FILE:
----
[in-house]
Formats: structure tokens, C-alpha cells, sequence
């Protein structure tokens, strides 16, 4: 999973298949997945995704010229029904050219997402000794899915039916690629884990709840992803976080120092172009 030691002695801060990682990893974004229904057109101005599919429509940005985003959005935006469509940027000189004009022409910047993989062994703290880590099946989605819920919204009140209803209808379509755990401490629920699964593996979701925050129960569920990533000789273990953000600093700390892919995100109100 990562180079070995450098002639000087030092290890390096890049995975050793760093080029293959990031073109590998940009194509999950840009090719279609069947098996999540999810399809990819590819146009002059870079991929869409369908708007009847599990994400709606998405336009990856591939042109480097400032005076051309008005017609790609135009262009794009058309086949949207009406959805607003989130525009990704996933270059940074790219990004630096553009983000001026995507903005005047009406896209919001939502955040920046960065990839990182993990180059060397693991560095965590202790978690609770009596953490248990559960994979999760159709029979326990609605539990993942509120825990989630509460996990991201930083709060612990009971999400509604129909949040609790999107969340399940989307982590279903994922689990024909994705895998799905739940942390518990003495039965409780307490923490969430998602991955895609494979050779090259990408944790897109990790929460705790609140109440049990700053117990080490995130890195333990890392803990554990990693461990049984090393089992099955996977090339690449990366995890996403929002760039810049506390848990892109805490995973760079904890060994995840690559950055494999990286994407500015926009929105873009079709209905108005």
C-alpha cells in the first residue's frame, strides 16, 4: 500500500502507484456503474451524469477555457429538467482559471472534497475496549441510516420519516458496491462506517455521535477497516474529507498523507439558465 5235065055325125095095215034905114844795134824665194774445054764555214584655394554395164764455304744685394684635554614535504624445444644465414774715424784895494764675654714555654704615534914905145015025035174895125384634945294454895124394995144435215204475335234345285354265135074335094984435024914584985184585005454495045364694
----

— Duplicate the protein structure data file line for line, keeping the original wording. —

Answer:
[in-house]
Formats: structure tokens, C-alpha cells, sequence
């Protein structure tokens, strides 16, 4: 999973298949997945995704010229029904050219997402000794899915039916690629884990709840992803976080120092172009 030691002695801060990682990893974004229904057109101005599919429509940005985003959005935006469509940027000189004009022409910047993989062994703290880590099946989605819920919204009140209803209808379509755990401490629920699964593996979701925050129960569920990533000789273990953000600093700390892919995100109100 990562180079070995450098002639000087030092290890390096890049995975050793760093080029293959990031073109590998940009194509999950840009090719279609069947098996999540999810399809990819590819146009002059870079991929869409369908708007009847599990994400709606998405336009990856591939042109480097400032005076051309008005017609790609135009262009794009058309086949949207009406959805607003989130525009990704996933270059940074790219990004630096553009983000001026995507903005005047009406896209919001939502955040920046960065990839990182993990180059060397693991560095965590202790978690609770009596953490248990559960994979999760159709029979326990609605539990993942509120825990989630509460996990991201930083709060612990009971999400509604129909949040609790999107969340399940989307982590279903994922689990024909994705895998799905739940942390518990003495039965409780307490923490969430998602991955895609494979050779090259990408944790897109990790929460705790609140109440049990700053117990080490995130890195333990890392803990554990990693461990049984090393089992099955996977090339690449990366995890996403929002760039810049506390848990892109805490995973760079904890060994995840690559950055494999990286994407500015926009929105873009079709209905108005």
C-alpha cells in the first residue's frame, strides 16, 4: 500500500502507484456503474451524469477555457429538467482559471472534497475496549441510516420519516458496491462506517455521535477497516474529507498523507439558465 5235065055325125095095215034905114844795134824665194774445054764555214584655394554395164764455304744685394684635554614535504624445444644465414774715424784895494764675654714555654704615534914905145015025035174895125384634945294454895124394995144435215204475335234345285354265135074335094984435024914584985184585005454495045364694